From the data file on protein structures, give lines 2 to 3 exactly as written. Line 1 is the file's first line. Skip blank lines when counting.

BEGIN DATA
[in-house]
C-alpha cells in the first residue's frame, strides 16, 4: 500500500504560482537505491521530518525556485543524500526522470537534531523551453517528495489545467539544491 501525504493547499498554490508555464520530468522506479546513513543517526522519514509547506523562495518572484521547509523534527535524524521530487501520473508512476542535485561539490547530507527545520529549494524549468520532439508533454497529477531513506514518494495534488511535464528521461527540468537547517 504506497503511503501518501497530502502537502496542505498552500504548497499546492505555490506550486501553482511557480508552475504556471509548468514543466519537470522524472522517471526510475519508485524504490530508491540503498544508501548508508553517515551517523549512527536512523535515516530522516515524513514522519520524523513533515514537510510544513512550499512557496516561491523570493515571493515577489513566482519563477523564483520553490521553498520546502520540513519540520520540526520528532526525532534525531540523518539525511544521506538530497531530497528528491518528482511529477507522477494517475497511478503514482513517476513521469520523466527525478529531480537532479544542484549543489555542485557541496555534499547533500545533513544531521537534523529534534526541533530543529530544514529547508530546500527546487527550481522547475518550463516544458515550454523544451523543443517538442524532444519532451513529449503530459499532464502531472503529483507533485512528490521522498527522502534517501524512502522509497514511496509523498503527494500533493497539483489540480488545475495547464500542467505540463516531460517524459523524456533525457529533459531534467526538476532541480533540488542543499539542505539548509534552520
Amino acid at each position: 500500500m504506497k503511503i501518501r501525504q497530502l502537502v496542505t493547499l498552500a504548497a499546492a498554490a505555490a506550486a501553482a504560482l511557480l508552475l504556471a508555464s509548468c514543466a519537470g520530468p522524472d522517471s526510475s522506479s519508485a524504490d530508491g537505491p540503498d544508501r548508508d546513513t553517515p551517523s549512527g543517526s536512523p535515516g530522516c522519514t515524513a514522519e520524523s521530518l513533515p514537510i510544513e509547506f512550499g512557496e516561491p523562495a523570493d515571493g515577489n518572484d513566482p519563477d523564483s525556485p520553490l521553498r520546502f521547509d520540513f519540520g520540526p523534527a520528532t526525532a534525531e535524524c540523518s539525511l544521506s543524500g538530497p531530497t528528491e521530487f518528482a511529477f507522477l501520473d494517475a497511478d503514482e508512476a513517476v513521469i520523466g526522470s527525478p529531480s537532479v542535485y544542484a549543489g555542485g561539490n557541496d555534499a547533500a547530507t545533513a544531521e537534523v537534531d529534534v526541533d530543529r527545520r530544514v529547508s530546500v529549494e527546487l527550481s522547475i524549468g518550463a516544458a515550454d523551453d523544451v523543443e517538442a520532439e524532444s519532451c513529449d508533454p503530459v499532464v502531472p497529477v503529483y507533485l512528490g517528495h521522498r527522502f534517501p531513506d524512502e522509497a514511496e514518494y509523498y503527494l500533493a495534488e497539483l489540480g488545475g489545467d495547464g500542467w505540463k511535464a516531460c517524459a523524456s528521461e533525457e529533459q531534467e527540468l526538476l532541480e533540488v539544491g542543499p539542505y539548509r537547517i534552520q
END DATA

C-alpha cells in the first residue's frame, strides 16, 4: 500500500504560482537505491521530518525556485543524500526522470537534531523551453517528495489545467539544491 501525504493547499498554490508555464520530468522506479546513513543517526522519514509547506523562495518572484521547509523534527535524524521530487501520473508512476542535485561539490547530507527545520529549494524549468520532439508533454497529477531513506514518494495534488511535464528521461527540468537547517 504506497503511503501518501497530502502537502496542505498552500504548497499546492505555490506550486501553482511557480508552475504556471509548468514543466519537470522524472522517471526510475519508485524504490530508491540503498544508501548508508553517515551517523549512527536512523535515516530522516515524513514522519520524523513533515514537510510544513512550499512557496516561491523570493515571493515577489513566482519563477523564483520553490521553498520546502520540513519540520520540526520528532526525532534525531540523518539525511544521506538530497531530497528528491518528482511529477507522477494517475497511478503514482513517476513521469520523466527525478529531480537532479544542484549543489555542485557541496555534499547533500545533513544531521537534523529534534526541533530543529530544514529547508530546500527546487527550481522547475518550463516544458515550454523544451523543443517538442524532444519532451513529449503530459499532464502531472503529483507533485512528490521522498527522502534517501524512502522509497514511496509523498503527494500533493497539483489540480488545475495547464500542467505540463516531460517524459523524456533525457529533459531534467526538476532541480533540488542543499539542505539548509534552520
Amino acid at each position: 500500500m504506497k503511503i501518501r501525504q497530502l502537502v496542505t493547499l498552500a504548497a499546492a498554490a505555490a506550486a501553482a504560482l511557480l508552475l504556471a508555464s509548468c514543466a519537470g520530468p522524472d522517471s526510475s522506479s519508485a524504490d530508491g537505491p540503498d544508501r548508508d546513513t553517515p551517523s549512527g543517526s536512523p535515516g530522516c522519514t515524513a514522519e520524523s521530518l513533515p514537510i510544513e509547506f512550499g512557496e516561491p523562495a523570493d515571493g515577489n518572484d513566482p519563477d523564483s525556485p520553490l521553498r520546502f521547509d520540513f519540520g520540526p523534527a520528532t526525532a534525531e535524524c540523518s539525511l544521506s543524500g538530497p531530497t528528491e521530487f518528482a511529477f507522477l501520473d494517475a497511478d503514482e508512476a513517476v513521469i520523466g526522470s527525478p529531480s537532479v542535485y544542484a549543489g555542485g561539490n557541496d555534499a547533500a547530507t545533513a544531521e537534523v537534531d529534534v526541533d530543529r527545520r530544514v529547508s530546500v529549494e527546487l527550481s522547475i524549468g518550463a516544458a515550454d523551453d523544451v523543443e517538442a520532439e524532444s519532451c513529449d508533454p503530459v499532464v502531472p497529477v503529483y507533485l512528490g517528495h521522498r527522502f534517501p531513506d524512502e522509497a514511496e514518494y509523498y503527494l500533493a495534488e497539483l489540480g488545475g489545467d495547464g500542467w505540463k511535464a516531460c517524459a523524456s528521461e533525457e529533459q531534467e527540468l526538476l532541480e533540488v539544491g542543499p539542505y539548509r537547517i534552520q